Max B

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  2. Chapter One
  3. The mouthful of dry chicken and wholemeal bread stuck to the roof of Max’s mouth, causing his face to redden slightly as he looked around the room. However, he was alone in the cramped and neglected staff kitchen and he quickly removed the offending mixture and spat it into the bin by the door.
  4. This morning’s rush had left him with the choice of either making a decent lunch or having a mug of coffee, and after staying up until the early hours binge-watching one of his favourite shows, the caffeine took priority. He scratched his cheek, pausing over the fresh shaving cut that all but two of students and colleagues he spoke to today had made a joke or comment about.
  5. He took his lunch, which was little more than two slices of bread either side of a handful of processed chicken chunks accompanied by a questionable apple, and carried it over to the fridge. The dim light flickered on as an array of strong smells crept up his nostrils. He noticed for the second week running that the same Tupperware box, filled with a vegetable curry covered in an ever-growing layer of mould, was still occupying the top shelf, the only item in there with personal space.
  6. He grabbed one of the many jars of mayonnaise and added a sizable blob to the centre of his sandwich, making a mental note to add an extra half an hour to his workout that evening. Max put away the jar and sat at the stained and chipped table, smiling once again at the “I wish my wife was as dirty as this kitchen” written onto the edge of the tabletop.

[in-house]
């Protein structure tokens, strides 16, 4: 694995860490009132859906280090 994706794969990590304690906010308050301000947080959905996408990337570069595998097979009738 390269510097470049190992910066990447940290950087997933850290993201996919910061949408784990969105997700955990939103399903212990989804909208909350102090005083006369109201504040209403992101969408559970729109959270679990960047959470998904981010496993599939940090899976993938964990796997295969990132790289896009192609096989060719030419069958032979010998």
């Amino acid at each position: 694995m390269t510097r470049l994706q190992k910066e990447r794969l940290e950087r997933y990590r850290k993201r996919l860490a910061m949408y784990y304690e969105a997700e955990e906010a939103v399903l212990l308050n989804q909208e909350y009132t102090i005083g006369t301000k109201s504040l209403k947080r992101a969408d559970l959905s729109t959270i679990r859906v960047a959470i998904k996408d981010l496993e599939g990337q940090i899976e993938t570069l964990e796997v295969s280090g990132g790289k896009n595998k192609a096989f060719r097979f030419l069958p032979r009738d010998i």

7. He wiped the last of the crumbs from his shirt and lifted up the apple, contemplating throwing it away and attacking the vending machine in the hallway. Before he could come to a decision, the entire kitchen plunged into darkness. He sat motionless for a second, slightly embarrassed of his elevated heart rate, before throwing himself under the table and clutching both hands to his ears.
  8. A shriek, or a thousand shrieks, or a million shrieks all screaming as one tore through the air. It was so loud that Max couldn’t help but let out his own cry as he clenched his eyes closed and tried to make himself as small of a pitiful ball of human as he possible could.
  9. The door, which was the only door in and out of this small, windowless room, rattled as great gusts of wind battered it from the outside hallway. The heavy fire door shuck as if possessed and  the narrow glass window that ran the length of it shattered, peppering Max’s back with tiny shards.